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It was last down 7 percent at $14,499 but fell as much as 14.7 percent earlier in the Asian day.
The cryptocurrency, which was at about $1,000 at the year's start, had surged to a record high of $19,666 on Sunday in the lead up to exchange giant CME Group's launch of its bitcoin futures. It has since lost about a third of its value.
Bitcoin's success brought cryptocurrencies to the forefront and has also boosted the profile of its rivals, which offer alternatives to bitcoin.
"A lot of the capital is flowing from bitcoin into alternative coins.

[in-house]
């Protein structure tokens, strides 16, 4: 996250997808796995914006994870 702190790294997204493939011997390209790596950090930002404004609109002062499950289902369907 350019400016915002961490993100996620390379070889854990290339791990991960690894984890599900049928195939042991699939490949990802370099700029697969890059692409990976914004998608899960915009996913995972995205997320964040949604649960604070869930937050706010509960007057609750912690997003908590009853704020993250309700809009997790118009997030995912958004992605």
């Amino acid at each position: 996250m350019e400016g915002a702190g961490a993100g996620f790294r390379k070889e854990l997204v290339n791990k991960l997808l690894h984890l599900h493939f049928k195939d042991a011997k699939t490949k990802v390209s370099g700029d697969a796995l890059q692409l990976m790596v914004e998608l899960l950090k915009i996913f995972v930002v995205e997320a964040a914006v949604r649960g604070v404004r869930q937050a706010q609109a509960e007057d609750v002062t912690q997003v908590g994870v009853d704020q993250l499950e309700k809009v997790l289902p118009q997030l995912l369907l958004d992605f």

You've seen companies like Verge and Ripple, which are over 400 percent in the last week," Chanel at ASR Wealth Advisers said.
Stephen Innes, head of trading in Asia-Pacific for retail FX broker Oanda in Singapore, said that there have also been moves out of bitcoin into Bitcoin Cash, a clone of the original cryptocurrency. Oanda does not handle trading in bitcoin.
"Most of it is unsophisticated retail traders getting burned badly," Innes said on bitcoin's recent retreat.
Bitcoin is known to go through wild swings. In November, it tumbled almost 30 percent in four days from $7,888 to $5,555. In September, it fell 40 percent from $4,979 to $2,972.
"Unlike equities and bonds, it is not possible to calculate expected returns on bitcoin, so buying it becomes a gamble rather than an investment."
While CME and its rival Cboe Global Markets move to list bitcoin futures has given the digital currency some perceived legitimacy, some policymakers remain skeptical.